ISIL (Islamic State in Iraq and the Levant), for all its evils and horrors, has done the people of the region a great service by taking Mosul from the Iraqi army: burying the Sykes–Picot treaty in history's pages. This treaty has caused more violence and bloodshed than ISIL or any terrorist group ever could.
1. An excerpt from, "Iran’s intervention in troubled Iraq could broaden regional conflict" by Patrick Martin, The Globe and Mail, June 12, 2014:
Spurred by threats against Shia holy sites in southern Iraq, Iranian President Hassan Rouhani announced on Thursday his country was prepared to wage “combat” to repel the jihadist group known as the Islamic State of Iraq and the Levant (ISIL), which is currently sweeping across north and central Iraq.2. An excerpt from, "Is this the end of Iraq as we know it? Government powerless against Islamists" by Mitchell Prothero, McClatchy, June 12, 2014:
Iran was responding to threats issued by ISIL spokesman Abu Mohammed al-Adnani, who vowed that the jihadists, who have chalked up several conquests in Iraq from Mosul to Tikrit, would not stop there but press on to Baghdad and to Najaf and Karbala, site of the two most important Shia shrines, which millions of pilgrims visit every year.
“We have a score to settle,” Mr. al-Adnani said in a video statement, urging on the ISIL fighters. And the score must be settled with the Shiites.
A senior security official of Iran, a Shia state, elaborated on Mr. Rouhani’s message, accusing Saudi Arabia of being behind the ISIL campaign. The Saudis, he said, are trying to take revenge in Iraq for their failure to oust President Bashar al-Assad in Syria. In an interview with the independent Al Mayadeen satellite news channel, the unnamed official said the Saudis “will feel the heat soon.”
Simon Henderson, an expert on Saudi Arabia at the Washington Institute for Near East Policy, agrees with the analysis. ISIL’s attack on Iraq “reflects the wider war between Shiites and Sunnis for control of the Middle East,” he said.
In a paper published on Thursday, entitled The Battle for Iraq is a Saudi War on Iran, Mr. Henderson noted that ISIL’s defeat of Iraqi Prime Minister Nouri al-Maliki’s forces “has been the dream of Saudi Arabia’s King Abdullah for years. He has regarded [al-]Maliki as little more than an Iranian stooge,” refusing to send an ambassador to Baghdad and encouraging other Gulf States to do likewise.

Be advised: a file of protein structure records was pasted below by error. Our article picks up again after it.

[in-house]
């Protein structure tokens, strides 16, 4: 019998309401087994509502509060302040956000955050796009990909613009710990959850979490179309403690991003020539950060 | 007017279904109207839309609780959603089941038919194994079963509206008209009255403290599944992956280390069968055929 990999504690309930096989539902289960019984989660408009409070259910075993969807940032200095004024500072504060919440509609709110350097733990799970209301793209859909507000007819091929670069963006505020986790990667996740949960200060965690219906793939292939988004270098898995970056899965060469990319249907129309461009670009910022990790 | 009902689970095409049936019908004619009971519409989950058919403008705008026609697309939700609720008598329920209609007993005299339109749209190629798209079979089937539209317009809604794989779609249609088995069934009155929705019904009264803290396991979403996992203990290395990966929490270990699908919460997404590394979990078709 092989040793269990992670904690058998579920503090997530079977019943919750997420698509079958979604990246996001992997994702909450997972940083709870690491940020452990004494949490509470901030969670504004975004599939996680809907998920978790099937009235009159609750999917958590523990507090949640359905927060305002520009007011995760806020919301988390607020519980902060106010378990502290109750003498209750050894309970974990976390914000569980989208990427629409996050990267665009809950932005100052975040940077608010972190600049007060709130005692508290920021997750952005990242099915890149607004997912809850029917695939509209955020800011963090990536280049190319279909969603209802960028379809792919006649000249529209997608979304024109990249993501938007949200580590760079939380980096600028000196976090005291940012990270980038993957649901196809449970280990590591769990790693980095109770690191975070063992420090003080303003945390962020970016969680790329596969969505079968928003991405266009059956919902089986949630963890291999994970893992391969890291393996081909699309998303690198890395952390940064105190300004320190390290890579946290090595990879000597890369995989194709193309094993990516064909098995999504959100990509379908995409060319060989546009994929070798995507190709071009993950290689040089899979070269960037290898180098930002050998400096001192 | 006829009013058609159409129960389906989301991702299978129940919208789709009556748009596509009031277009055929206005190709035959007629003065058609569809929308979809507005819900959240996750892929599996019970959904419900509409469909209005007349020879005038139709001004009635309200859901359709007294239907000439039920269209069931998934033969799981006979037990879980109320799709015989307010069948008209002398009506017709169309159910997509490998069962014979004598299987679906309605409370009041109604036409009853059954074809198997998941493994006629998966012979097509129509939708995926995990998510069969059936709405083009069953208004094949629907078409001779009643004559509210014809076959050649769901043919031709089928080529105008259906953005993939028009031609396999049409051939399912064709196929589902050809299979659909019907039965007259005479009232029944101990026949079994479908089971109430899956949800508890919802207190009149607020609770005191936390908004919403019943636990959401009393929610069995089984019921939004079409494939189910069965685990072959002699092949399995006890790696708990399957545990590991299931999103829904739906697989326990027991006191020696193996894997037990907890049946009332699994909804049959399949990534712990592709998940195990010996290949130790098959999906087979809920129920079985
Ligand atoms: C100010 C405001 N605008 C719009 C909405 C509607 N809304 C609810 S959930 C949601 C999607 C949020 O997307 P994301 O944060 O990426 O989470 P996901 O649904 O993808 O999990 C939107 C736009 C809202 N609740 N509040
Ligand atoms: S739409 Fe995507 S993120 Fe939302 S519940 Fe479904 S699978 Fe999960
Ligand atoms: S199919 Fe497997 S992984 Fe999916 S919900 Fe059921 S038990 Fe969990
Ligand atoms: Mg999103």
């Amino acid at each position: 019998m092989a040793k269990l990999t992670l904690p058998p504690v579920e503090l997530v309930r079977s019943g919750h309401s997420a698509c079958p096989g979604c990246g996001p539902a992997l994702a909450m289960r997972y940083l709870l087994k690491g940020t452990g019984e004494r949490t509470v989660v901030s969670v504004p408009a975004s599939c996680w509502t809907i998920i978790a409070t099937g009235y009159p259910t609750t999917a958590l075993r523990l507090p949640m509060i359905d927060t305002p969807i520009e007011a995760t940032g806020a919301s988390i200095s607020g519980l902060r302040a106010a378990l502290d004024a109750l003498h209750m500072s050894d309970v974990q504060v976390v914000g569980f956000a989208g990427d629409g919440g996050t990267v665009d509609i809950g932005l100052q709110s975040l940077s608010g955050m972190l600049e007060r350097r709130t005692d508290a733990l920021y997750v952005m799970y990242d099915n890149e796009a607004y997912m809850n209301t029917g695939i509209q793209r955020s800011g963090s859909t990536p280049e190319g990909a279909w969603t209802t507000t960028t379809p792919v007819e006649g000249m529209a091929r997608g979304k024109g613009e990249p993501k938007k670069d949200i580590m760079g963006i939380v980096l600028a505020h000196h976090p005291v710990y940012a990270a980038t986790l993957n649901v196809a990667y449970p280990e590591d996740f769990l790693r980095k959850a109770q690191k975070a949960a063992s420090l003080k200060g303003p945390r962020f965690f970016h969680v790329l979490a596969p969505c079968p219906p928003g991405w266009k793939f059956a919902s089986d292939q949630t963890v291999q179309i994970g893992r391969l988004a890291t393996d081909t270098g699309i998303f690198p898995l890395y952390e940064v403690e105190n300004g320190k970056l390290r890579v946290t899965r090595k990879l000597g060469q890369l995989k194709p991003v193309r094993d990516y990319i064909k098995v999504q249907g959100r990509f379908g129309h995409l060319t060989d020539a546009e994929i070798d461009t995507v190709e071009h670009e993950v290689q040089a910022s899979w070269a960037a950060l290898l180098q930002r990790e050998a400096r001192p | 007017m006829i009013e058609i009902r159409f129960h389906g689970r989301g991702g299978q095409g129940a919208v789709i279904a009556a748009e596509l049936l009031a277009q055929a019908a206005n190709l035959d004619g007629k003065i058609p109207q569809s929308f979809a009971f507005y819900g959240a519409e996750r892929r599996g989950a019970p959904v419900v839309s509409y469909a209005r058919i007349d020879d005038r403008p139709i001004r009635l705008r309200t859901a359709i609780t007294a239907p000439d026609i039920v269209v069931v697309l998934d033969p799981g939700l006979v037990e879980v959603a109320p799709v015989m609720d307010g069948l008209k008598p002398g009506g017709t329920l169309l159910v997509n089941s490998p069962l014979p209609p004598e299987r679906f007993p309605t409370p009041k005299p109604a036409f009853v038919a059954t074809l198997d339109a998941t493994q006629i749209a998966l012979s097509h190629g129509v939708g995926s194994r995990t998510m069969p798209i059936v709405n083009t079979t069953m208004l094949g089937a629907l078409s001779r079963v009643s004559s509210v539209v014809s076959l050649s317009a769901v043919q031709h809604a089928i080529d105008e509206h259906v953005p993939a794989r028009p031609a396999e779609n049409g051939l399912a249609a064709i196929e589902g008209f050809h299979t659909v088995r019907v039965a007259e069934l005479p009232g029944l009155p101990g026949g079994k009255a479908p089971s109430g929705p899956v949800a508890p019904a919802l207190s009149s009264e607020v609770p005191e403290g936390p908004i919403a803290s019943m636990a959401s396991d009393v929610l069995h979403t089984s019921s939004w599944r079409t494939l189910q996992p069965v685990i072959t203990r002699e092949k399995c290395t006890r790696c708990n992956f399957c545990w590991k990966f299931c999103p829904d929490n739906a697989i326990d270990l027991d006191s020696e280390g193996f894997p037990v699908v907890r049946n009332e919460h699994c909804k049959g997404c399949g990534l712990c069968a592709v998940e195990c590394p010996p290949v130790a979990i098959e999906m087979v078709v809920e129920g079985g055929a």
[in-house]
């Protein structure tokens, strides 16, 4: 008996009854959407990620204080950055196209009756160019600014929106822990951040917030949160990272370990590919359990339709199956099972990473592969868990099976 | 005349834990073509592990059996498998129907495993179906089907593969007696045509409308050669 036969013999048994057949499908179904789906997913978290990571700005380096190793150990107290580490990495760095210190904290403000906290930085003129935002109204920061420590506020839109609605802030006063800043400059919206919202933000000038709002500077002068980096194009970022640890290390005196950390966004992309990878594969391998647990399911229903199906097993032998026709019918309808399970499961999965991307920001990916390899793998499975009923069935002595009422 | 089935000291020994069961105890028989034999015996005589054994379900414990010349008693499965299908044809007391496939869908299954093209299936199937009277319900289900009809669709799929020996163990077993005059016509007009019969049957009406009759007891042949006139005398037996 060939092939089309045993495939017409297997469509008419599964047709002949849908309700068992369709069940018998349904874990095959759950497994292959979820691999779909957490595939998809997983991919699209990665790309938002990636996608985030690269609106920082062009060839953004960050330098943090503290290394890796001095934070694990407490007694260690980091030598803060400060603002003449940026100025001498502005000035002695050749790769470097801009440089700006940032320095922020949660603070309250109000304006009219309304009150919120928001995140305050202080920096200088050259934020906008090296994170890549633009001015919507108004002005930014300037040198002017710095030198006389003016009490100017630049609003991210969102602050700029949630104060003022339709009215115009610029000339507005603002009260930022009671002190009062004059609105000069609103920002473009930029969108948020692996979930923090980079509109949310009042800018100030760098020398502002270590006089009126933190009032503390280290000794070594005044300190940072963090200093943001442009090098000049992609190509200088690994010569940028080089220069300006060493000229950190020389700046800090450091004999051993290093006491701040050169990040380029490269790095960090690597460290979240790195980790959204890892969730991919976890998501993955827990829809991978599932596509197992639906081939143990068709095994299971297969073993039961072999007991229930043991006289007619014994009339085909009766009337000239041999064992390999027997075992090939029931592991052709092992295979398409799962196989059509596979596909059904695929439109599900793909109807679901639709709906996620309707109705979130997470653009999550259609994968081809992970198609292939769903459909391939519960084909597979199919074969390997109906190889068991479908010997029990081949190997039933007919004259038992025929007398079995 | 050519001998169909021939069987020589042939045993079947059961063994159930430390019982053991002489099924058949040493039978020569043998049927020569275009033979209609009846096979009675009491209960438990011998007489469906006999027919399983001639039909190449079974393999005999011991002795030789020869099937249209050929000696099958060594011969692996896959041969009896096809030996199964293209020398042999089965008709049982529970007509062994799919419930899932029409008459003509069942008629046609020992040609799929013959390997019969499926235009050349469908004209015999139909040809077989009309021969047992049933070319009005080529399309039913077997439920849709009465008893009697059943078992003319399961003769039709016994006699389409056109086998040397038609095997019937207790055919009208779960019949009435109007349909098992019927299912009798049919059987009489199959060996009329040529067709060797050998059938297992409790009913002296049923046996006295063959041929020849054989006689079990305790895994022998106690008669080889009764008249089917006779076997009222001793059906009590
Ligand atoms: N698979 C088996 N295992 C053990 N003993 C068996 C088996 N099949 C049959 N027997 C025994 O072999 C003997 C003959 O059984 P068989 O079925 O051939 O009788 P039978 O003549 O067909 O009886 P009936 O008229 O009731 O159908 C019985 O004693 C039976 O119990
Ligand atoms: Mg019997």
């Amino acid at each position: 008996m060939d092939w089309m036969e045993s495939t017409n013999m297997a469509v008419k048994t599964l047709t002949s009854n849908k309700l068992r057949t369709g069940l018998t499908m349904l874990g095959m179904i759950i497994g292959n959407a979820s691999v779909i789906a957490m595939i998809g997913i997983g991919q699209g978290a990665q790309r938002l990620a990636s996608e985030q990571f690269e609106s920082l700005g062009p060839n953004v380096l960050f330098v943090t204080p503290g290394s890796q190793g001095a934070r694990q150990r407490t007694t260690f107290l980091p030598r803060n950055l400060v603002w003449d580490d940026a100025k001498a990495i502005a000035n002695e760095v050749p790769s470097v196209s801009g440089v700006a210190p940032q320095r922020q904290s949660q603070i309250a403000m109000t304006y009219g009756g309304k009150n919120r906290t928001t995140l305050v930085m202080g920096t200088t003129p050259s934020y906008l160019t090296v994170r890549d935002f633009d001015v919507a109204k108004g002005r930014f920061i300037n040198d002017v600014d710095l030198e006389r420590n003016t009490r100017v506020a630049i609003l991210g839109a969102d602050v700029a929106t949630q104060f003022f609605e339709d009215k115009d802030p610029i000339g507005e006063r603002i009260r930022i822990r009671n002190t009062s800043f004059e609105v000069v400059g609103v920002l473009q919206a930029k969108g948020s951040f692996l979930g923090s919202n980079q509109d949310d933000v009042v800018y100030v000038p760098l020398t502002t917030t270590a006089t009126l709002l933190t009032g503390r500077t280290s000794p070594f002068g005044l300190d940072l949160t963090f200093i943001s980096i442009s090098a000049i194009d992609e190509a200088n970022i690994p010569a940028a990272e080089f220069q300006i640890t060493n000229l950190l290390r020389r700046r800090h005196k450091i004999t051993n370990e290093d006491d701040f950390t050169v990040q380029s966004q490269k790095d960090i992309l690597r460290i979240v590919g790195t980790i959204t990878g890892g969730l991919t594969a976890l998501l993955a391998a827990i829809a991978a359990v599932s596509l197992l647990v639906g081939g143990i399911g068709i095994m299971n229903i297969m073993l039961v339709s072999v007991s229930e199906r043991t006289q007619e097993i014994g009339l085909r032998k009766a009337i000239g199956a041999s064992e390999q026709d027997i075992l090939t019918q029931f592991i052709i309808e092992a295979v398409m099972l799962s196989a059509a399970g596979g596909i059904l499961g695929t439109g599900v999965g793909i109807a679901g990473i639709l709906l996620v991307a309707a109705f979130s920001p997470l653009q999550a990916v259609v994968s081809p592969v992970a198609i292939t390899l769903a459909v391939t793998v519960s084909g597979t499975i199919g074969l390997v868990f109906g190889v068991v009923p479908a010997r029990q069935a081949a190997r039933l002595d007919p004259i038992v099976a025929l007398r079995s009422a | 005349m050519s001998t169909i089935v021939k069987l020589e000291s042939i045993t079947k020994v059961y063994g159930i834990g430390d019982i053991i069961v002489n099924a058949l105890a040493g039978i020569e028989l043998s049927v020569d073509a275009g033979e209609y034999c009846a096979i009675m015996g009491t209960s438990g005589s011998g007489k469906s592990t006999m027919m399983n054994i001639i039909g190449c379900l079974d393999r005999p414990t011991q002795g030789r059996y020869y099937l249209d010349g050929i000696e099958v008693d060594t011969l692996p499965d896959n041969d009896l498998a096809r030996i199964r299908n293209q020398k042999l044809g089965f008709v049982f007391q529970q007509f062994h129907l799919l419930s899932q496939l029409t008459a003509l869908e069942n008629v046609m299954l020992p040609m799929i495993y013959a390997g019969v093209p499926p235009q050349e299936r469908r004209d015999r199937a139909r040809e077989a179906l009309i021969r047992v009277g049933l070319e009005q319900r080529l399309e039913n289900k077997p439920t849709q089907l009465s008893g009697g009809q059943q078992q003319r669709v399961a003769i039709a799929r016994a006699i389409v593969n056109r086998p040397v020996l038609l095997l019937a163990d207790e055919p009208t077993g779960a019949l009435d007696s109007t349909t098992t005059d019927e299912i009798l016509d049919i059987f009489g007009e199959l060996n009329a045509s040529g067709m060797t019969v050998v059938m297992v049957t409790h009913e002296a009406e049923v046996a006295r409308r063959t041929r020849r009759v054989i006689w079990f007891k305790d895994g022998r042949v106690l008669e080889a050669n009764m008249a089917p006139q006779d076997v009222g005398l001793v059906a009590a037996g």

"The collapse of central authority also was evident in Baghdad, where the Iraqi Parliament failed to muster a quorum to consider a request from Prime Minister Nouri al Maliki for a declaration of a state of emergency. Maliki responded in a statement read on state television by accusing Sunni political parties of conspiring to destroy the state. In recent days, Maliki, who also serves as the defense minister, has blamed the same parties for the army’s massive desertion in the face of the ISIS offensive.3. An excerpt from, "The Rise of 'Cleric Militias' in Iraq" by Ali Mamouri, Al Monitor, July 23, 2013:
“Iraq’s future at this point is being shaped by conflict rather than by a viable political system. No one really knows where it’s going,” Salman Sheikh, the director of the Brookings Doha Center in Qatar, said in a telephone interview from Beirut. “The long-term impact could be quite cataclysmic, not just for Iraq, but for the entire region.”
The prediction that Iraq would one day descend into an ungovernable space of feuding ethnic and religious groups was first made when U.S. forces toppled Saddam Hussein in 2003. Now that it seemed to be happening, many found it difficult to grasp the unfolding reality."
Since February 2013, there have been announcements about the formation of new militias at the hands of a cleric named Wathiq al-Battat. The latter has also formed a political party named Hezbollah Islamic Renaissance, which aims to enter the electoral race to establish a religious rule in Iraq according to the Iranian model. This has also coincided with military action on the part of Battat against Baathists and those he described as "takfiris," according to statements made by Battat during an interview with the al-Baghdadiyah TV channel. Battat had previously been linked to the Badr Corps, which was the armed wing of the Islamic Supreme Council of Iraq (ISCI), and later to the Mahdi Army in its fight against the US Army in Iraq. According to statements made by Battat in the aforementioned interview, he spent a long time in Iran, where he obtained a master’s degree from a military college. He also said that some Shiite religious scholars supported him when he founded the Mukhtar Army. These scholars include the leader of the Iranian Revolution Ali Khamenei, Kamal al-Haydari, Fadel al-Maliki and others. This claim has neither been confirmed nor refuted by these figures.4. An excerpt from, "Amid turmoil, Iraq’s Kurdish region is laying foundation for independent state" by
As security forces in northern Iraq crumble under the onslaught of Islamist militants, the autonomous Kurdistan region — a bastion of stability — is rapidly laying the groundwork to become an independent state.
Iraqi forces have continued to cede territory to an insurgency led by the Islamic State of Iraq and Syria (ISIS), which is swiftly advancing toward Baghdad after capturing Mosul on Tuesday. Kurdistan’s military forces, known as the pesh merga (or “those who face death”), have taken over many of the northernmost positions abandoned by the national army, significantly expanding the zone of Kurdish control.
“As the Iraqi Army has abandoned its posts . . . Peshmerga reinforcements have been dispatched to fill their places,” Jabbar Yawar, secretary general of the Ministry of Pesh Merga Affairs, said in a statement.